I have written a small shell script to preview plymouth themes. I have successfully tested it in Ubuntu 10.10 Maverick Meerkat and Debian Squeeze Testing. It should also work with other Linux distros. Please make sure you have installed the package plymouth-x11 (or equivalent) before using this script.

In Debian, you can install plymouth-x11 by executing the following command as root:

apt-get install plymouth-x11

For Ubuntu, use sudo in the beginning of the command.

Here is the script:

#!/bin/bash

## Preview Plymouth Splash ##
##      by _khAttAm_       ##
##    www.khattam.info     ##
##    License: GPL v3      ##

chk_root () {

  if [ ! $( id -u ) -eq 0 ]; then
    echo Must be run as root
    exit
  fi

}

chk_root

DURATION=$1

if [ $# -ne 1 ]; then
	DURATION=5
fi

plymouthd; plymouth --show-splash ; for ((I=0; I<$DURATION; I++)); do plymouth --update=test$I ; sleep 1; done; plymouth quit

Save the above script somewhere and run as root.

It accepts one command line argument, which specifies the number of seconds you wish to display the splash. The default value is 5, but you can change the script to alter the default value.

References:
http://brej.org/blog/?p=158

[HOWTO] Change Ubuntu Pink/Purple Plymouth Boot screen to any color you like

I am using Ubuntu 10.10 Maverick Meerkat and have been using the default theme for quite some time. I was bored with the default boot screen and decided to change it. If you don’t like the purple color of Ubuntu, you can easily change the Desktop theme and wallpaper, but the Pink/Purple Ubuntu Plymouth boot splash is a little difficult to get rid of. You can install other available boot splash by installing other packages, but I like the default boot screen, and just wanted to change its color. To do that, I just cloned the boot screen and made some changes so that it looks like the following.

Here is how I did it. Fire up the terminal and get ready.

Make a copy of the plymouth theme:

sudo cp -R /lib/plymouth/themes/ubuntu-logo /lib/plymouth/themes/ubuntu-logo-nonpink

Edit the name and location information:

sudo gedit /lib/plymouth/themes/ubuntu-logo-nonpink/ubuntu-logo.plymouth

I changed the name to “Ubuntu Logo NonPink” and changed the location of ImageDir and ScriptFile so that it looks like the following:

[Plymouth Theme]
Name=Ubuntu Logo NonPink
Description=A theme that features a blank background with a logo.
ModuleName=script

[script]
ImageDir=/lib/plymouth/themes/ubuntu-logo-nonpink
ScriptFile=/lib/plymouth/themes/ubuntu-logo-nonpink/ubuntu-logo.script

Save the file and exit.

Edit the color in script:

sudo gedit /lib/plymouth/themes/ubuntu-logo-nonpink/ubuntu-logo.script

Search for “Window.SetBackgroundTopColor” (without quotes) and change the 2 lines so that they look like the following:

Window.SetBackgroundTopColor (0.85, 0.85, 0.85);     # Nice colour on top of the screen fading to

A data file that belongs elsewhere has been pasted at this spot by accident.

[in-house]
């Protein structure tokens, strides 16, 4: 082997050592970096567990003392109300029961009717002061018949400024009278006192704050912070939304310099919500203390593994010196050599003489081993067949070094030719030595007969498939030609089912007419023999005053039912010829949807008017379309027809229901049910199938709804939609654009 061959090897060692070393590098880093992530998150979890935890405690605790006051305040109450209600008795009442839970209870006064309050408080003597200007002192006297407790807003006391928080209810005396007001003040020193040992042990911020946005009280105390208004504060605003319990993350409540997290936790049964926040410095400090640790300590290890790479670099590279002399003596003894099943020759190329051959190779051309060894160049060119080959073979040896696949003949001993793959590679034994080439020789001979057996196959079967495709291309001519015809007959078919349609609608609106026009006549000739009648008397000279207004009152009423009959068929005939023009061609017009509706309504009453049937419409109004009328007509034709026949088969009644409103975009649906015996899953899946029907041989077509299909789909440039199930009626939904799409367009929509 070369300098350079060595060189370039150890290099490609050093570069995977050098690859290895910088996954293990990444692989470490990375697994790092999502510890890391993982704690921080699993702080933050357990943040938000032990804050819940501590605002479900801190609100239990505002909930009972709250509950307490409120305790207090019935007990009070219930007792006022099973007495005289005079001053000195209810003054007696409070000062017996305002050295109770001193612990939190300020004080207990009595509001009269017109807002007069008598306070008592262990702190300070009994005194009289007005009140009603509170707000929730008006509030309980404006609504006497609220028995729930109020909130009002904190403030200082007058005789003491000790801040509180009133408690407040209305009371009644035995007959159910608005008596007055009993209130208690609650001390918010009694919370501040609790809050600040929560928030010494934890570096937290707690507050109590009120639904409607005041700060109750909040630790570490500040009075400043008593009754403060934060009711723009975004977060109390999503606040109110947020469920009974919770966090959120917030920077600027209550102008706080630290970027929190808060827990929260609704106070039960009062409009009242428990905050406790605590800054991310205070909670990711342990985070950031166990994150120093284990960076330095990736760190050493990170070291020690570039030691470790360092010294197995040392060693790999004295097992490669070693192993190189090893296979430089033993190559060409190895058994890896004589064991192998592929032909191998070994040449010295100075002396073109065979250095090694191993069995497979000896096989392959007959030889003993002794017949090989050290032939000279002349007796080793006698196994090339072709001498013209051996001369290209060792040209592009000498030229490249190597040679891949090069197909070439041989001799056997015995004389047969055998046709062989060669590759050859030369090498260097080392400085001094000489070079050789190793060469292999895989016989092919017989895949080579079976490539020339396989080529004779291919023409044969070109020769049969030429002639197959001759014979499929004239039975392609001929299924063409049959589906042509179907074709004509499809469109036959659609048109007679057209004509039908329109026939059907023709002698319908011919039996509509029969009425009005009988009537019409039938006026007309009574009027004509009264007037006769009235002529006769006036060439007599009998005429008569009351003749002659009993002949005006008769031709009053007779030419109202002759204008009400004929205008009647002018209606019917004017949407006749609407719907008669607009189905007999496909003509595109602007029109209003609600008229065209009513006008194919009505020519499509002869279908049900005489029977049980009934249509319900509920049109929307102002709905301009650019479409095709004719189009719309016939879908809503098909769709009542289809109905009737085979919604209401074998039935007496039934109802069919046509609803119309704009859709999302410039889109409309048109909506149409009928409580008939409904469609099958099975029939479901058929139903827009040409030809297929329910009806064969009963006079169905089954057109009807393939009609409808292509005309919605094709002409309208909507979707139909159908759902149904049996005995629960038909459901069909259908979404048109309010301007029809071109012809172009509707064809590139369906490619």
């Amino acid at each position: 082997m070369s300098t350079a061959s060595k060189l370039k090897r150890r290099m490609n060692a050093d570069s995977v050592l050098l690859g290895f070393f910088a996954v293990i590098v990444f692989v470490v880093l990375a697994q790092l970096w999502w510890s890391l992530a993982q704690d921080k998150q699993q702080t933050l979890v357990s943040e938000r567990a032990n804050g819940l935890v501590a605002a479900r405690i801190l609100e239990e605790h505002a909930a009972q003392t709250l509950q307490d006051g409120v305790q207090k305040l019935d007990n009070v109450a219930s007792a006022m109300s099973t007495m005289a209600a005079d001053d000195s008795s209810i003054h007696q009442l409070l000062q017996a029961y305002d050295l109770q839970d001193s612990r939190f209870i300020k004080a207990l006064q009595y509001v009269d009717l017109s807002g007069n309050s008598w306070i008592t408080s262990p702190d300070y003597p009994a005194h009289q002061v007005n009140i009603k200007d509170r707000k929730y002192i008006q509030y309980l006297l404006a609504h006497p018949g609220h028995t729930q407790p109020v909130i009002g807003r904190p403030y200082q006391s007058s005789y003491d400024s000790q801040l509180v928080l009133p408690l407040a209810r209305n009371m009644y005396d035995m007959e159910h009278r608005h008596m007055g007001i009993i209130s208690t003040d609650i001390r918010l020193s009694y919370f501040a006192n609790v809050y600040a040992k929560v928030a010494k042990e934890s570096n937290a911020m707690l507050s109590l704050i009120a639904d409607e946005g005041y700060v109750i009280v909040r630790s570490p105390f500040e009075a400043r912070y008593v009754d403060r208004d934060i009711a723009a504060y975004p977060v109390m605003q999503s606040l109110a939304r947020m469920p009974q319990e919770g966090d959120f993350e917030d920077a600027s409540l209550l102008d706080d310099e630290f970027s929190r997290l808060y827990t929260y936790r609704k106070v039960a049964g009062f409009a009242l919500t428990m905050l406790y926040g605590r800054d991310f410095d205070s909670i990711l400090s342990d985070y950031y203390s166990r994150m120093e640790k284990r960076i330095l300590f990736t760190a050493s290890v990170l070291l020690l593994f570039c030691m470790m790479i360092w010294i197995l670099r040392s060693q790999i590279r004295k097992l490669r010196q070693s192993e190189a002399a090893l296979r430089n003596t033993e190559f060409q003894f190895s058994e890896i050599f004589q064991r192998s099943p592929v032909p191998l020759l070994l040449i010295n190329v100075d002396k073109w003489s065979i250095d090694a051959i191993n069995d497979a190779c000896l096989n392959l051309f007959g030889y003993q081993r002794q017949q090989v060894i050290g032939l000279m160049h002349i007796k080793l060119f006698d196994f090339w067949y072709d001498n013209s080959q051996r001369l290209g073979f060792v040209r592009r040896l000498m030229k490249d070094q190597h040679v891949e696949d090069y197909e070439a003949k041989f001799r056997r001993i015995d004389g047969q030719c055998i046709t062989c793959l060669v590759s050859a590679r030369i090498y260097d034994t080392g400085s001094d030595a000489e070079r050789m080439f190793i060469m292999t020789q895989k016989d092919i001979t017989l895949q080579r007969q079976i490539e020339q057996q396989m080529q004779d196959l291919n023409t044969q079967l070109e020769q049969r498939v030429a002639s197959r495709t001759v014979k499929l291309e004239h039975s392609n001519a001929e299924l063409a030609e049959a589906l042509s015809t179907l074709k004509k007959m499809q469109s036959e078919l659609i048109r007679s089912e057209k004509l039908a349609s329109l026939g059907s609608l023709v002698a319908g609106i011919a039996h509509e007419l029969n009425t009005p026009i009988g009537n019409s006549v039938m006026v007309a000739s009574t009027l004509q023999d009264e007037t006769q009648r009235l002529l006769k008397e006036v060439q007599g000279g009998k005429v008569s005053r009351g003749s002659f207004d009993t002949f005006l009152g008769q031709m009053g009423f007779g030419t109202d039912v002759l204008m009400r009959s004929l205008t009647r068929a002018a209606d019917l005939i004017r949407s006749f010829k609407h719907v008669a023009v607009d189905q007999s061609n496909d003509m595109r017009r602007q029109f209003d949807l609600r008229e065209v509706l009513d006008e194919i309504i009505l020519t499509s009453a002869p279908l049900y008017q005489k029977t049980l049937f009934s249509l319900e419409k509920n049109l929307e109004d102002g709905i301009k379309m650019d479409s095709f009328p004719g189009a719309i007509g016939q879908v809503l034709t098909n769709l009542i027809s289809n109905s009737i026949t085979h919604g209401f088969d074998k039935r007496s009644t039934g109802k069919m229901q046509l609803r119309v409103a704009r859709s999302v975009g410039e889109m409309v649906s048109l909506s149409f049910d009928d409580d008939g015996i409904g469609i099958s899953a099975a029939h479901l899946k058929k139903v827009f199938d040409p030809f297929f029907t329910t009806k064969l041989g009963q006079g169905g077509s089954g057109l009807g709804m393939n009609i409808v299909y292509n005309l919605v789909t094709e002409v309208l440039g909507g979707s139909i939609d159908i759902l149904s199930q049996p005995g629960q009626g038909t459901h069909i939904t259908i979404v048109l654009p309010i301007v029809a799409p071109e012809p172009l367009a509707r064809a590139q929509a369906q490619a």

Window.SetBackgroundBottomColor (0.75, 0.75, 0.75);  # an equally nice colour on the bottom

I have chosen these colors: #DADADA RGB: 217, 217, 217 and #C0C0C0 RGB: 192,192,192
You can choose any color you like. Find the RGB using gcolor2 (install this if you don’t have it installed) of the desired color and divide the RGB values with 256 to get the values to use.
Save the file and exit.

Edit the Ubuntu Logo and other images:
Install Gimp if you haven’t already done so and run the following:

 sudo gimp /lib/plymouth/themes/ubuntu-logo-nonpink/ubuntu_logo.png

The white logo may not look good with the background above. You may change the color however you like. For my selection of background color, black would look great, so I just inverted colors (Colors>Invert).
Once done editing the image, save the file and quit Gimp.
Now, change the progress dots:

sudo gimp /lib/plymouth/themes/ubuntu-logo-nonpink/progress_dot_on.png
sudo gimp /lib/plymouth/themes/ubuntu-logo-nonpink/progress_dot_off.png

I just changed the mode to RGB (Image>Mode>RGB) and desaturated the image (Colors>Desaturate) and got nice gray dot for progress_dot_on. I made no changes to progress_dot_off.

Install the theme:
The theme is ready and can be installed using the following command:

sudo update-alternatives --install /lib/plymouth/themes/default.plymouth default.plymouth /lib/plymouth/themes/ubuntu-logo-nonpink/ubuntu-logo.plymouth 100

Set the theme as default:
Once installed, it can be set as default using the command:

sudo update-alternatives --config default.plymouth

The above command lists all the installed themes as shown:

There are 2 choices for the alternative default.plymouth (providing /lib/plymouth/themes/default.plymouth).

  Selection    Path                                                            Priority   Status
------------------------------------------------------------
  0            /lib/plymouth/themes/ubuntu-logo-nonpink/ubuntu-logo.plymouth    100       manual mode
* 1            /lib/plymouth/themes/ubuntu-logo/ubuntu-logo.plymouth            100       manual mode

Press enter to keep the current choice[*], or type selection number:

Enter the number corresponding to the theme you want to use. In my case, it is “0”. So I entered 0 and pressed ENTER. In your case, it may be different.

Update Initial Boot Image
Now, you will need to run one more command to update the boot images and you are done.

sudo update-initramfs -u

Reboot and see the changed boot screen.

[SOLVED] “error: mountall Could not Connect to Plymouth”, “mountall main process (x) terminated with status 1”

[ad#ad-1] I am using Ubuntu 10.04 Lucid Lynx Alpha on a system with Gigabyte GA-G31M-S2L with Intel GMA 3100 onboard graphics. I upgraded to Lucid from Karmic Koala (9.10) and it was always showing these errors on boot:
“error: mountall Could not Connect to Plymouth”
“mountall main process (x) terminated with status 1”
Also, I could not experience Plymouth. I thought it was a problem with Plymouth and believed updates will fix it, but that did not happen till date. Today, I decided to fix it and went looking around for a fix and got it working.
Continue reading [SOLVED] “error: mountall Could not Connect to Plymouth”, “mountall main process (x) terminated with status 1”